Review: The Place Beyond the Pines is cool and refreshing
I expected The Place Beyond the Pines to be a realistic crime drama in the same vein as Ryan Gosling’s edgy and atmospheric film, Drive (directed by Nicolas Winding Refn – 2011), and it is certainly a gritty and stylishly cool thriller, but with a unique narrative that is surprising and refreshing.
The Place Beyond the Pines is written (with Ben Coccio and Darius Marder) and directed by Derek Cianfrance, who also collaborated with Gosling on his film, Blue Valentine, and it is a story with three acts that are interconnected by the sins of fathers and the prices that are paid by the sons of those transgressors.
This movie takes incredible turns and goes places that I never would have expected from simply watching the film’s trailer, so I’m hesitant to say too much about plot specifics as I wouldn’t want to spoil anything for viewers who enjoy an unorthodox tale. I believe the less you know about this movie’s story the more you are going to enjoy its telling.
So the dilemma is, ‘What can I say about this film without ruining it?’ The Place Beyond the Pines is the translation of the Mohawk word, Schenectady, which is the name of the beautiful little community in New York State where the film is set and where most of it was filmed. The secluded wooded area outside of the city limits is also the location where the film’s characters conceive and/or carry out their immoral deeds.
Gosling plays Luke Glanton, a stunt-motorcycle rider in a traveling circus and an ex-con, whose specialty is riding within a circular metal cage at the same time with two other riders, defying death as they rapidly cross each other’s paths — symbolic of the way in which the movie’s character’s lives intersect with life-altering consequences.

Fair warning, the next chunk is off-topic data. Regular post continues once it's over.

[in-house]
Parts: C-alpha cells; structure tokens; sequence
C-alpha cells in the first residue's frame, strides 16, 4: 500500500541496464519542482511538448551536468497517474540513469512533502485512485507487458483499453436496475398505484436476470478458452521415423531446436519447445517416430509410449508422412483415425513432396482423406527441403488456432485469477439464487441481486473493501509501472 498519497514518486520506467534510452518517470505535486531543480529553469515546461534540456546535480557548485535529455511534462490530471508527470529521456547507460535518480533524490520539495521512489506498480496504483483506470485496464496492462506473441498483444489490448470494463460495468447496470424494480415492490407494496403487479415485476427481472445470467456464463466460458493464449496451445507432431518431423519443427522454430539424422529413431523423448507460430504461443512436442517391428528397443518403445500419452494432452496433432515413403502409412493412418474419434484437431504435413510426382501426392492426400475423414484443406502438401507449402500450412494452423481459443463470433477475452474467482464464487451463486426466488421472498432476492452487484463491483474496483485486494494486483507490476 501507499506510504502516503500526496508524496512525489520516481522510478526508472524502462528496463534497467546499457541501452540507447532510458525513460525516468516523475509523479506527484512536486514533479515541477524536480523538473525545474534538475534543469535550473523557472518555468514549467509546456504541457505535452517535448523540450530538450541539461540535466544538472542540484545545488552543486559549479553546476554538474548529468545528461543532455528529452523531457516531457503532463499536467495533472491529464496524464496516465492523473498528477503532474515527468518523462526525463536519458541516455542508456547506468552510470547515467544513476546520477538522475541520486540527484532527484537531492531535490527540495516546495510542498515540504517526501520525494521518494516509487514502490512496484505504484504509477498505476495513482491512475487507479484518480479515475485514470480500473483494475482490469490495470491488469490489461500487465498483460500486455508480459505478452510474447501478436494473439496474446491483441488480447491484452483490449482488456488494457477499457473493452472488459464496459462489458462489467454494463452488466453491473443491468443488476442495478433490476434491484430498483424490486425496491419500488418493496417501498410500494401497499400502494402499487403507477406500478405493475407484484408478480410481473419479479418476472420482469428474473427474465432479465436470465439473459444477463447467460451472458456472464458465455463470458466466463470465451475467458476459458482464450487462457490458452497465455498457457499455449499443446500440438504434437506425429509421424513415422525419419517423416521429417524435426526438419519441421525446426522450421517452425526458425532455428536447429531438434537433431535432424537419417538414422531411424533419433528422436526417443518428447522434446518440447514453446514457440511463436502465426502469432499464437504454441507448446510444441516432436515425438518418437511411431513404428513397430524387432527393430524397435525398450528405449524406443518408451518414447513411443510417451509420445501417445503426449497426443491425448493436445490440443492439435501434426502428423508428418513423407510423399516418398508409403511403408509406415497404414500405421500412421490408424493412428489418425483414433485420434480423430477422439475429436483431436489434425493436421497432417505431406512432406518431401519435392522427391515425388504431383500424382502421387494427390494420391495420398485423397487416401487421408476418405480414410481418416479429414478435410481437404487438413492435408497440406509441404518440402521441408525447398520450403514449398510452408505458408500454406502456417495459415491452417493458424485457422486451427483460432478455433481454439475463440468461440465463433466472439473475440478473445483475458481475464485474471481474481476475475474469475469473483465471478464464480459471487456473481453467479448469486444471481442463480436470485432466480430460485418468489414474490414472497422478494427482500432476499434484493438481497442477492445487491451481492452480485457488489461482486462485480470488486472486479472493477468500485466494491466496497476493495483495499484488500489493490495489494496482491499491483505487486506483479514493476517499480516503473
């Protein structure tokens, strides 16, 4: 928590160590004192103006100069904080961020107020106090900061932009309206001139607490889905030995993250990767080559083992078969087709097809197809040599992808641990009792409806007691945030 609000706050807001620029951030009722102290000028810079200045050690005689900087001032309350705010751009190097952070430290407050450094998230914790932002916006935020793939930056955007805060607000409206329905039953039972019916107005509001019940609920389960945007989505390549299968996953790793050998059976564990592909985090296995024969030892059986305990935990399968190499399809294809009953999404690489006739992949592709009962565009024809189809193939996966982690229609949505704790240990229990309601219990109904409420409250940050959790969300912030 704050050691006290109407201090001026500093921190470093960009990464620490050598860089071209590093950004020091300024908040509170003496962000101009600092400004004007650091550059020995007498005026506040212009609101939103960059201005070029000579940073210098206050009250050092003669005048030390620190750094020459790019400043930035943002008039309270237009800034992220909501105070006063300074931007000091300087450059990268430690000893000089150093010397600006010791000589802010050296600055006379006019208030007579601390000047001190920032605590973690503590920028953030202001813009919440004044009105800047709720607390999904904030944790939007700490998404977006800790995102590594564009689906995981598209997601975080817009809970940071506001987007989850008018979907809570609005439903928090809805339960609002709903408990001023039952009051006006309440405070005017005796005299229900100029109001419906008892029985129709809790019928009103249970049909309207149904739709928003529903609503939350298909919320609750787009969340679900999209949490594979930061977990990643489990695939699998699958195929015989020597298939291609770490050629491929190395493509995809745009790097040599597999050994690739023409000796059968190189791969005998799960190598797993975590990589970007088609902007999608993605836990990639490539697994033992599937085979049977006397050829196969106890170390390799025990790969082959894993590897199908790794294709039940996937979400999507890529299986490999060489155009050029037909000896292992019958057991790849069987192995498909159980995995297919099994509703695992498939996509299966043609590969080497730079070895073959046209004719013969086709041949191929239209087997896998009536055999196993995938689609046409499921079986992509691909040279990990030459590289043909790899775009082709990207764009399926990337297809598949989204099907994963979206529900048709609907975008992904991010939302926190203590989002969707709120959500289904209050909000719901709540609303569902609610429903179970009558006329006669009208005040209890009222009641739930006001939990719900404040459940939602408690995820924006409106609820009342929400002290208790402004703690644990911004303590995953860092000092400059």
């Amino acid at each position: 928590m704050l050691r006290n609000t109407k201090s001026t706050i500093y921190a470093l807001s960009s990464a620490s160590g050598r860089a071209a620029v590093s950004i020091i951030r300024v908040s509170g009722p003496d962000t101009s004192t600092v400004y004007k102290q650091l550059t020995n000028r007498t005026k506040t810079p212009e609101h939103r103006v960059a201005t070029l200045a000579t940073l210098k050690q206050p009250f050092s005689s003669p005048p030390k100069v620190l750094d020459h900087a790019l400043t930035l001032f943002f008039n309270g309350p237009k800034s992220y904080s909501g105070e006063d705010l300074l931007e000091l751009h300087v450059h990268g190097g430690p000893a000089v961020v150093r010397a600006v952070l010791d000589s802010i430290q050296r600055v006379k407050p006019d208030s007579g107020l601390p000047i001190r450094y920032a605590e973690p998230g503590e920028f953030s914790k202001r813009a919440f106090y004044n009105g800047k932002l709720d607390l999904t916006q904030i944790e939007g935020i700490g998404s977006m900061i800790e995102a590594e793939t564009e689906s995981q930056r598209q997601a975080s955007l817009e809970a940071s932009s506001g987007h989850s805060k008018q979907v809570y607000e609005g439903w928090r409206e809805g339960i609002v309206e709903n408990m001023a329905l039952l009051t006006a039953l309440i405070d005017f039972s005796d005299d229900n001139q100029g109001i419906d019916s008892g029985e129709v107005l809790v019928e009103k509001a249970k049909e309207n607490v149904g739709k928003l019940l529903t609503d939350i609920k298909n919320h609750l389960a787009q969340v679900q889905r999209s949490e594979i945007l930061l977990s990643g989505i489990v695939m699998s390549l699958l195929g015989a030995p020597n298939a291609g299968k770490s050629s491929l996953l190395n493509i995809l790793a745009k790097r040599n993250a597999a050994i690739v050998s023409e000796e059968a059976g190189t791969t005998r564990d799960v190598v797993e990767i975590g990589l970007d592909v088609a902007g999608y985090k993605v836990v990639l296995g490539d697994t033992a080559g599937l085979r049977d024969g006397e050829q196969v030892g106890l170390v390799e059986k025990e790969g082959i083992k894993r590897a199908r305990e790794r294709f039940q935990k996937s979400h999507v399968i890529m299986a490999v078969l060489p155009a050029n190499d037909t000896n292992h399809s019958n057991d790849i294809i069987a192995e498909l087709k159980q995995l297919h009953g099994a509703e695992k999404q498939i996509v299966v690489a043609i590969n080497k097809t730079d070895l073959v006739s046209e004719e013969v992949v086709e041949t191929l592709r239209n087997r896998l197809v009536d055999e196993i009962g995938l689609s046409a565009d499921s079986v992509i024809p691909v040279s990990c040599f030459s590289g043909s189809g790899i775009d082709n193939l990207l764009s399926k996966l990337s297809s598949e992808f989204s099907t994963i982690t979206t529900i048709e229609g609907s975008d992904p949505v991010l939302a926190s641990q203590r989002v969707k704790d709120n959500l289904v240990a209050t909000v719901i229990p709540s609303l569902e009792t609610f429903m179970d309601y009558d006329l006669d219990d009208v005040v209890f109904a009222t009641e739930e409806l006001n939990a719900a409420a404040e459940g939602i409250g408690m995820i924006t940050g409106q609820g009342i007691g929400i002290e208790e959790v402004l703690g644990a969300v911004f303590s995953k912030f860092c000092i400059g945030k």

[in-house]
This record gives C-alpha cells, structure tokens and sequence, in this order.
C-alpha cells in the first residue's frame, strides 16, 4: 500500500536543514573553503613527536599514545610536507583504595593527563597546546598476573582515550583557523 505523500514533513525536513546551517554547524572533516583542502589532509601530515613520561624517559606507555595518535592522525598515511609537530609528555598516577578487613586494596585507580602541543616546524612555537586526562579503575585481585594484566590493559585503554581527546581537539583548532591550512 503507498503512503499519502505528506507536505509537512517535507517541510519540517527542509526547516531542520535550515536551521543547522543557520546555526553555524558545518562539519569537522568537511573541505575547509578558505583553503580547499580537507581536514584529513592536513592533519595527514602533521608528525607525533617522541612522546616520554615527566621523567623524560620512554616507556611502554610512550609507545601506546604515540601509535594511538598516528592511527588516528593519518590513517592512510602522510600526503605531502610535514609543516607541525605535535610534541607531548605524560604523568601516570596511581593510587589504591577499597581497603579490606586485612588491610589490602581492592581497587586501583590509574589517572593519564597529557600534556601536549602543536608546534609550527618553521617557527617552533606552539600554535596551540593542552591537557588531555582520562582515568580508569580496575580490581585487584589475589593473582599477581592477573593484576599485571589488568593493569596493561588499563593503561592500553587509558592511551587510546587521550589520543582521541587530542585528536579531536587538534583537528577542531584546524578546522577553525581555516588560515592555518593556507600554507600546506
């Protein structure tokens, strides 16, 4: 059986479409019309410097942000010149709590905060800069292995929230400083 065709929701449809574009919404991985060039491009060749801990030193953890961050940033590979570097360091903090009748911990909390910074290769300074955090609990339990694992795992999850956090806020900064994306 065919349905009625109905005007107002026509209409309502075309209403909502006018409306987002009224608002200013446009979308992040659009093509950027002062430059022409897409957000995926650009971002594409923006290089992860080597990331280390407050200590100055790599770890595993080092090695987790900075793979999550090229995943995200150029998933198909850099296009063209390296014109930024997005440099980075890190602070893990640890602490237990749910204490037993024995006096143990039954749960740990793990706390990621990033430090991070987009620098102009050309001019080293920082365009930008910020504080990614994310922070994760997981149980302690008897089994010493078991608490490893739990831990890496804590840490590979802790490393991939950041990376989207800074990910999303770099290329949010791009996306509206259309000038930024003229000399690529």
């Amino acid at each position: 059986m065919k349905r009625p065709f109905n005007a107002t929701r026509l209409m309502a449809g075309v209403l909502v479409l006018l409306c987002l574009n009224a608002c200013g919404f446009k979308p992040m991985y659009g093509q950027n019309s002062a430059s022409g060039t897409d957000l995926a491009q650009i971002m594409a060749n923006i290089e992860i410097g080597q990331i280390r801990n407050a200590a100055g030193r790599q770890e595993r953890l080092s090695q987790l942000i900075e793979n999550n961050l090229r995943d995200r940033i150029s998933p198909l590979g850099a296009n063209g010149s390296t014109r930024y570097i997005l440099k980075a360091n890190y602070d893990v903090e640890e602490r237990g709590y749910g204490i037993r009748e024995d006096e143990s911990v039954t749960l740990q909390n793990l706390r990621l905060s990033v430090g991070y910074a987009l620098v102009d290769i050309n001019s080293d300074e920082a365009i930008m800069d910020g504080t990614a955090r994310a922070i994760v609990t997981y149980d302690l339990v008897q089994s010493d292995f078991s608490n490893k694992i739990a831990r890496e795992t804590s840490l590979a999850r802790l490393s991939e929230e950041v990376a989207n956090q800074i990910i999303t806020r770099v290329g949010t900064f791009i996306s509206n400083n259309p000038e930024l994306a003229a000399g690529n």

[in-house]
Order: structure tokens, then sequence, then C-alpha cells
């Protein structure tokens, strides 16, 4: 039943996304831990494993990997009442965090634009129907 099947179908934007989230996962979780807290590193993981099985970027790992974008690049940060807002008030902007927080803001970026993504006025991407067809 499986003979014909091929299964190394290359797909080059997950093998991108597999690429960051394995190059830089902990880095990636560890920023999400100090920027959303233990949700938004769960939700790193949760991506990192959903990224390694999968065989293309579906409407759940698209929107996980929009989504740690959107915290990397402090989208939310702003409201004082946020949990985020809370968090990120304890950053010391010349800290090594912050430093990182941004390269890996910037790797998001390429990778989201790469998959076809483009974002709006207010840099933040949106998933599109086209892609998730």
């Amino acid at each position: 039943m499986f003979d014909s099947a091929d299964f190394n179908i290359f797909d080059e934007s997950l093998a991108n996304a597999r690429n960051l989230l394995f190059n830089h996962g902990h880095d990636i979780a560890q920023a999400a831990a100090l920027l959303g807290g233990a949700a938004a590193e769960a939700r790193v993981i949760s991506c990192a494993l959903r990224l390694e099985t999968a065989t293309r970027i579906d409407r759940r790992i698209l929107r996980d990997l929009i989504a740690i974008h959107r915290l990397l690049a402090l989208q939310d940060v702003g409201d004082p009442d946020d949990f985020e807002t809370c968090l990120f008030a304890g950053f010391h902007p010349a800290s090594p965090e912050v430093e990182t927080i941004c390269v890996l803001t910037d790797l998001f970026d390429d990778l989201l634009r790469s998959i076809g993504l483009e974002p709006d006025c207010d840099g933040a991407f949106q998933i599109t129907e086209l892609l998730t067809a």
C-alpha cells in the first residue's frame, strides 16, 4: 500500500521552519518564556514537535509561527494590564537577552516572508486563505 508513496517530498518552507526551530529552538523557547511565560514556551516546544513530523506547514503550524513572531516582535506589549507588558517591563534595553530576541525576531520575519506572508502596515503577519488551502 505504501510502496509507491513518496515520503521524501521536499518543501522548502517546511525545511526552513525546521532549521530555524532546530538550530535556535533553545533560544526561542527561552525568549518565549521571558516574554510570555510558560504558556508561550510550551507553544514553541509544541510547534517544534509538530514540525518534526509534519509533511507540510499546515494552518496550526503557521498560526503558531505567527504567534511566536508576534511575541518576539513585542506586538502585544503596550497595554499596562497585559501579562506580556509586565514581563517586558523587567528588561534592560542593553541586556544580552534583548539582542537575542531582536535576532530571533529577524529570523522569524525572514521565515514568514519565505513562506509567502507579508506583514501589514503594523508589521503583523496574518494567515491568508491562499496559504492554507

The lovely Eva Mendes plays Romina, a waitress who had a “fling” with Luke the last time the carnival was in town and whose life is forever altered by her singular dalliance. Both Mendes and Gosling deliver amazing performances in this film, eliciting sympathy for their somewhat callous and careless characters.
The film’s very fine ensemble cast also includes Ben Mendelsohn as Luke’s friend and crime cohort, Ray Liotta plays his usual smarmy bad cop role, Bradley Cooper is Avery Cross, a cop who is stuck between a rock and a hard place, Harris Yulin plays a former Judge and Avery’s father, Mahershala Ali is Romina’s boyfriend and Dane DeHaan (who is Harry Osborn in the upcoming Amazing Spider-Man 2) plays her son.
The Place Beyond the Pines is a sort of Rich Man, Poor Man study of how parent’s lives have long term and often ill effects on their children and explores the theory that, ‘what goes around comes around,” and the difficulties of breaking out of that cycle. This is a smart, different and well-crafted film that will shock you and will likely have you taking stock of your life. Grade: 8/10
Photos © 2013 Focus Features
Tags: Ben Coccio, Ben Mendelsohn, Bradley Cooper, Dane DeHaan, Darius Marder, Derek Cianfrance, Eva Mendes, Harris Yulin, Mahershala Ali, Movie Reviews, Ray Liotta, Reviews, Ryan Gosling, Schenectady, The Place Beyond the Pines